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Printed for the AUTHOR:

And fold by RICHARD MANBY, on Ludgate-Hill.




I might reasonably be imagined, after the I publication of fo many editions of Shake

fpeare, by poetical or critical editors, within the compafs of lefs than half a century; that no room fhould be left for emendations either of the text or meter, or other improvements of any kind whatsoever.

And yet I must take the liberty of thinking, that no dramatic poet, either antient or modern, has had the hard fate of our author; or contains ftill more mistakes, than the plays of the most celebrated Shakespeare.

Every editor has done a great deal towards the emendation of the text, and contributed largely to the clearing of several obscure paffages but most of the biftorical incidents referred to by Shakespeare, as happening within his own time and a great many laws then well known, but now in a great measure obfolete, have been overlook'd, or not known, or perhaps not thought worthy of notice: though they certainly tend to the making our author much more clear and intelligible, than he seems to be at present.

Mr. Rowe the poet, was the first who (in the diction of a celebrated modern writer)" had "his appointment as an editor of Shakespeare "in form." And he was certainly poffefs'd of talents fufficient to have enabled him to go through the work with credit; yet, for want of collating

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collating of the most antient copies, he has left moft things in the fame obfcurity in which he found them.

His being a wit, and a poet, were certainly no difqualifications, if we may give in to Ben Jobnfon's opinion; who obferves, (in his Explorata, or Discoveries) "That to judge of "poets is only the faculty of poets, and not "of all poets, but the best

Mr. Pope's abilities as a poet and a critic, fhould not have been called in question by any one; and yet Mr. Theobald (a perfon feemingly in other respects very modeft) has treated him in his notes in a manner fo unbecoming, as cannot reasonably be warranted, even from the fevere ufage he complains to have met with from that (a) gentleman,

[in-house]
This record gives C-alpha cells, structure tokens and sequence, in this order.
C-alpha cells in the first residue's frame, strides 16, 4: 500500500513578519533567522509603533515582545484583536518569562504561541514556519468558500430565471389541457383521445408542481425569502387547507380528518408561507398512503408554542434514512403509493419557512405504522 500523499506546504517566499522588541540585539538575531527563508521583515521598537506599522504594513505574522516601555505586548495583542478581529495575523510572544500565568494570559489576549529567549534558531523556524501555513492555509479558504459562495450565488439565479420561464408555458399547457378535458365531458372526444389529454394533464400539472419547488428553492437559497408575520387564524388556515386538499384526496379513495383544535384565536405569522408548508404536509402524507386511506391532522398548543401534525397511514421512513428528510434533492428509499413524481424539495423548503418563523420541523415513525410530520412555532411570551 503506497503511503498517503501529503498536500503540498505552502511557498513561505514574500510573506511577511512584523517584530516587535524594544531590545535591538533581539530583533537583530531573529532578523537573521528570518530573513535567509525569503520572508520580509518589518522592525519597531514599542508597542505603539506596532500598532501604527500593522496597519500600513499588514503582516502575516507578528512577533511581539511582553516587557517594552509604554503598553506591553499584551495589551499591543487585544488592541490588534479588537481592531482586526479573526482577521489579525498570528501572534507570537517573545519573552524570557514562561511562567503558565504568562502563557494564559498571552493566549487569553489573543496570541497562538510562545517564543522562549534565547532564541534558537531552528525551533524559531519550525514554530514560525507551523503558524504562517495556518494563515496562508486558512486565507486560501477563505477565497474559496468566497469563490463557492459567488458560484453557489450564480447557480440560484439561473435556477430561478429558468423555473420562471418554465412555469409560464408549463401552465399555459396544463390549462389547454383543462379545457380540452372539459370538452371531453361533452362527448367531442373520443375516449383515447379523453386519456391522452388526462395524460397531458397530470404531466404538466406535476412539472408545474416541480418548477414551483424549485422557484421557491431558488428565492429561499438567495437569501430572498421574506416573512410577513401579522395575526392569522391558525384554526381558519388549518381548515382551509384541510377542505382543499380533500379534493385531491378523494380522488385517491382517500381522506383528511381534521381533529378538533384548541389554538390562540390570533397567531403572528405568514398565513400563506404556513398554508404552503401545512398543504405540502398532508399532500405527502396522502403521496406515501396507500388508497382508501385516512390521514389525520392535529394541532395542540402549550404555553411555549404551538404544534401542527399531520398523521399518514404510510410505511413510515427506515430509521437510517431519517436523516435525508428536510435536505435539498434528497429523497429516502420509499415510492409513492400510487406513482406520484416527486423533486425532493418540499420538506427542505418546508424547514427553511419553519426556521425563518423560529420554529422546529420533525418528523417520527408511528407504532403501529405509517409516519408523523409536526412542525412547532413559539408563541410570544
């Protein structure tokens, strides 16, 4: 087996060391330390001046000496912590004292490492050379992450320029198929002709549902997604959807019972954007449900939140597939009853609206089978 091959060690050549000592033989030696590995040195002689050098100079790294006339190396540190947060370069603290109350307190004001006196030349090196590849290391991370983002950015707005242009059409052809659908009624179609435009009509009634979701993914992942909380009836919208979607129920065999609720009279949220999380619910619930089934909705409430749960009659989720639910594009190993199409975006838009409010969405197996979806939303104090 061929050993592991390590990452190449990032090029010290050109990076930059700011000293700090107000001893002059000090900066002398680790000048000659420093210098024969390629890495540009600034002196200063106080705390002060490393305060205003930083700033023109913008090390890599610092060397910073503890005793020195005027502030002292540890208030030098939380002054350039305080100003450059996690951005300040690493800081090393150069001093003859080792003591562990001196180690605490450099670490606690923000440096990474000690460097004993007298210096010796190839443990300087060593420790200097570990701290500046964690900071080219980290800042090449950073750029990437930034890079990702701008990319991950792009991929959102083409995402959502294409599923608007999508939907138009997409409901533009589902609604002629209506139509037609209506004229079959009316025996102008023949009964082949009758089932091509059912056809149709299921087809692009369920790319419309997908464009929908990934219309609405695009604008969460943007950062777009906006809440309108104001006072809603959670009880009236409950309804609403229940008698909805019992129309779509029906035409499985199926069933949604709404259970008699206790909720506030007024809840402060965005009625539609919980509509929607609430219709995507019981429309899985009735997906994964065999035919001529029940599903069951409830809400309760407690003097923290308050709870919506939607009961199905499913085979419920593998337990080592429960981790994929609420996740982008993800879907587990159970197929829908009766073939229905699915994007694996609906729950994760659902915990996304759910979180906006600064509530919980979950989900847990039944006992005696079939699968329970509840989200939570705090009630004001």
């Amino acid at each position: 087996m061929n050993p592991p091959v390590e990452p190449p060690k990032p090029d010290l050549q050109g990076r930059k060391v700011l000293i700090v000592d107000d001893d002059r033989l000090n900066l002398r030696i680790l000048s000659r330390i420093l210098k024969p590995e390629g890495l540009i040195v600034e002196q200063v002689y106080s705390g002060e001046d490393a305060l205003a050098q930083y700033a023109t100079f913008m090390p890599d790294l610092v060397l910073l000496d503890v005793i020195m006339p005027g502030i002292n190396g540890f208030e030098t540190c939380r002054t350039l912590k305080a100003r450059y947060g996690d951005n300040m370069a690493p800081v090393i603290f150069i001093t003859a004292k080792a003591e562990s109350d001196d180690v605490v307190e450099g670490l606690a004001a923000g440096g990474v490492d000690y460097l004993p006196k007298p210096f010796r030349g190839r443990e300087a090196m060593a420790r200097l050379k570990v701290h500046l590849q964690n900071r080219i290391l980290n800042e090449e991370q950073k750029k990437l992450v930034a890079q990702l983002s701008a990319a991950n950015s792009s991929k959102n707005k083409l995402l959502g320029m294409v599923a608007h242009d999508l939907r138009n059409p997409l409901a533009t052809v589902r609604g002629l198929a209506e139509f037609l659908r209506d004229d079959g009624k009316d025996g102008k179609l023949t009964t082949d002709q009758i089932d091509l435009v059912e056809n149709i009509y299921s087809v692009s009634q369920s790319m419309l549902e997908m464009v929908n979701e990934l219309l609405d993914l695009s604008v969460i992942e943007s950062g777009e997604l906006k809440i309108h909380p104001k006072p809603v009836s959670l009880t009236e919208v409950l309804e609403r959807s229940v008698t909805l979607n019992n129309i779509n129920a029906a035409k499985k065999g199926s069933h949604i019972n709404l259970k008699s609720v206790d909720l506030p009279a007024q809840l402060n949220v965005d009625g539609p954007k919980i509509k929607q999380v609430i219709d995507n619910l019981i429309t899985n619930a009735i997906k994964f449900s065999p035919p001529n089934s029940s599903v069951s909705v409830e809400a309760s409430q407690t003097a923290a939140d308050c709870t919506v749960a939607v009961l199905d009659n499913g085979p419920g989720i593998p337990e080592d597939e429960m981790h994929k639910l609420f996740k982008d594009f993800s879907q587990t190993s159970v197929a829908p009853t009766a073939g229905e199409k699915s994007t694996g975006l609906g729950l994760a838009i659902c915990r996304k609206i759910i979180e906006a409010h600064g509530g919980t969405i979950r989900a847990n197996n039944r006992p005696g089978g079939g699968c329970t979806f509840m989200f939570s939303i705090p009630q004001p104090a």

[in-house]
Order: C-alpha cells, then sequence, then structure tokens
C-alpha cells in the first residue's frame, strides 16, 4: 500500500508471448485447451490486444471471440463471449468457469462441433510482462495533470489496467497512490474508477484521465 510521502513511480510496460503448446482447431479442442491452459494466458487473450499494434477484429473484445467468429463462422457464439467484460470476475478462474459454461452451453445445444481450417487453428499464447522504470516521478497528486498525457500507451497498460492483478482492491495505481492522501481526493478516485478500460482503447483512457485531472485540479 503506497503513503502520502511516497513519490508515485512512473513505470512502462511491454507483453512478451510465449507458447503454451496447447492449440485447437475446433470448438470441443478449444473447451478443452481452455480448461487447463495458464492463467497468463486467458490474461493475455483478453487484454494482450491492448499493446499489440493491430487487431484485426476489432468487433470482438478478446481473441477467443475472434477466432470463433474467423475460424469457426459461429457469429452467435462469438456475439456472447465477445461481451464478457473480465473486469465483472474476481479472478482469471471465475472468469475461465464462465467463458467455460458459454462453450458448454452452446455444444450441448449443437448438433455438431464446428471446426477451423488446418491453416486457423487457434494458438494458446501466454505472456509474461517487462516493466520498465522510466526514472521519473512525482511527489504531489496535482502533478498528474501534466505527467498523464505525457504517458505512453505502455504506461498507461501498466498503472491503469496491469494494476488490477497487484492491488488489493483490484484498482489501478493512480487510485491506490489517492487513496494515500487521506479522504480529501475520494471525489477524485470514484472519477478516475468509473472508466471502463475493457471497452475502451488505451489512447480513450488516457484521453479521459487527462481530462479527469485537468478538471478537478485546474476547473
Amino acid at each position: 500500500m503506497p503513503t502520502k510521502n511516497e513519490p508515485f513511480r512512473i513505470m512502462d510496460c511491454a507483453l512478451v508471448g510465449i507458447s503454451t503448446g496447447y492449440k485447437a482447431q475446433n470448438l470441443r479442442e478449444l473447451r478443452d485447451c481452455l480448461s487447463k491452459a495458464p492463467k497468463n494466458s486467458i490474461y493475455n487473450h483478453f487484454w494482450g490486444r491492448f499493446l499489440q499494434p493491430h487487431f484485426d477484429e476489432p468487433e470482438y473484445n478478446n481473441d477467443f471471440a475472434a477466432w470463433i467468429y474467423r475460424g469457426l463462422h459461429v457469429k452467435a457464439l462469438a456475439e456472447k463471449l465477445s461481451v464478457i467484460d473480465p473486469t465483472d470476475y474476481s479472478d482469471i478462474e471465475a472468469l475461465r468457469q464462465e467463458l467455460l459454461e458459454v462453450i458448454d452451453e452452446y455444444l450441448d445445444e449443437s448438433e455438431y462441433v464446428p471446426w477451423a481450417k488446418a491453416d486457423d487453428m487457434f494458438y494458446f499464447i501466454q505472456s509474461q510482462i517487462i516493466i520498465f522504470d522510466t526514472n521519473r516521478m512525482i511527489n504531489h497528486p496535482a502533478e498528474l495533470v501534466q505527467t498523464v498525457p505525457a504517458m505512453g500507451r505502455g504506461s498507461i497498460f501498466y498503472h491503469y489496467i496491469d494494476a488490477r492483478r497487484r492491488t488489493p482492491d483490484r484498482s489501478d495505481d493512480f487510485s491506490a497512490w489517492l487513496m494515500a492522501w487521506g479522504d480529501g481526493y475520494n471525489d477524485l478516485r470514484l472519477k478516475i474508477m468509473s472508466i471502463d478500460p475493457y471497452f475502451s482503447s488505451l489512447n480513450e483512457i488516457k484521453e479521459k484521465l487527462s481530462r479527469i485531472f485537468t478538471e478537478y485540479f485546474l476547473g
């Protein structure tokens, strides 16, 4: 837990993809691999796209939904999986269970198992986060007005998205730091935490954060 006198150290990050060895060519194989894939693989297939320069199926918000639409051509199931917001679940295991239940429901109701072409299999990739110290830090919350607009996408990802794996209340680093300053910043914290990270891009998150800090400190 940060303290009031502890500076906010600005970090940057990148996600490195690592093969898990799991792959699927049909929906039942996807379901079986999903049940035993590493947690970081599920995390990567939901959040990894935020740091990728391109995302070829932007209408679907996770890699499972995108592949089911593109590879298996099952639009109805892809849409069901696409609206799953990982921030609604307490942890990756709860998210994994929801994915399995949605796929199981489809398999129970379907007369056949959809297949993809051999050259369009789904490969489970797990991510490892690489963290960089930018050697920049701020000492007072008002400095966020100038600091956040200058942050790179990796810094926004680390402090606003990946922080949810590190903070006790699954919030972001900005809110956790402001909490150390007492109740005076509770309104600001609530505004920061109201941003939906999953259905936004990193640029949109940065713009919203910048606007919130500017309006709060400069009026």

Though it may be granted, that Mr. Theobald in many refpects fell fhort of the two foregoing editors, yet he made no small amends by his induftry; and has thrown a great deal of light upon the obscurities of our author; but not fo much (b) as to have reftored to the publick "this greatest of poets in his original purity; after

(a) He obferves in his Preface, p. 37. "That he "was indebted to Mr. Pope for fome flagrant civilities, "and was willing to devote fome part of his life to the "honeft endeavour of quitting scores with him; but not in "the return of thofe civilities in his own peculiar ftrain "but he confined himself to the rules of common decency." (b) Mr. Theobald's Preface to his first edition of Shake, feare, p. 29:



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he had laid long in a condition that was a difgrace to common fenfe." He is now, and then guilty of mistakes, (and he that is free from them, let him caft the first stone); but this will not justify a fubfequent editor, who has treated him. in a much severer (a) manner, than he had done Mr. Pope. What the provocation was, I am at a lofs to understand: to fome perfons, indeed, the smallest omiffion in a punctilio of refpect, is a fufficient provocation, and a crime not eafy to be forgiven. But Mr. Theobald was fo far from afpiring to an equality, that he has treated the other throughout his whole work, with that deference, and regard, that the gen

(a) In Mr. Warburton's 2d. volume, p. 92. Mr. Theobald is ftyled a mock critic. P. 272. "Mr. Theobald "(fays he) cannot for his heart comprehend the fense of "this phrase, but it was not his heart, but his head stood "in his way. p. 349. This is finely faid, but Mr. Theobald fays, "the words give him no ideas; and 'tis "certain, words will never give men what nature hath "denied."

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3d. Vol. p. 63. Our, right fpelt by Mr. Theobald.

Vol. 6. p. 5. 'Tis our faft intent.] "This is an interpolation of Mr. Theobald's, for want of knowing the meaning of the reading of the Old Quarto, of 1608, “ and Folio 1623, where we find it, and 'tis our firft intent. ('Tis faft intent in Folio 1623, as has been elsewhere obferved.) P. 94. Stelled, fpelt right by Mr.Theobald. 6th. “Vol. p. 464 Bisson, blind, spelt right by Mr. Theobald. 7th. Vol. p. 306. Deferings, fpelt right by Mr. Theo"bald." Many more flowers of the like kind may be gathered from Mr. Warburton's notes on Shakespeare,



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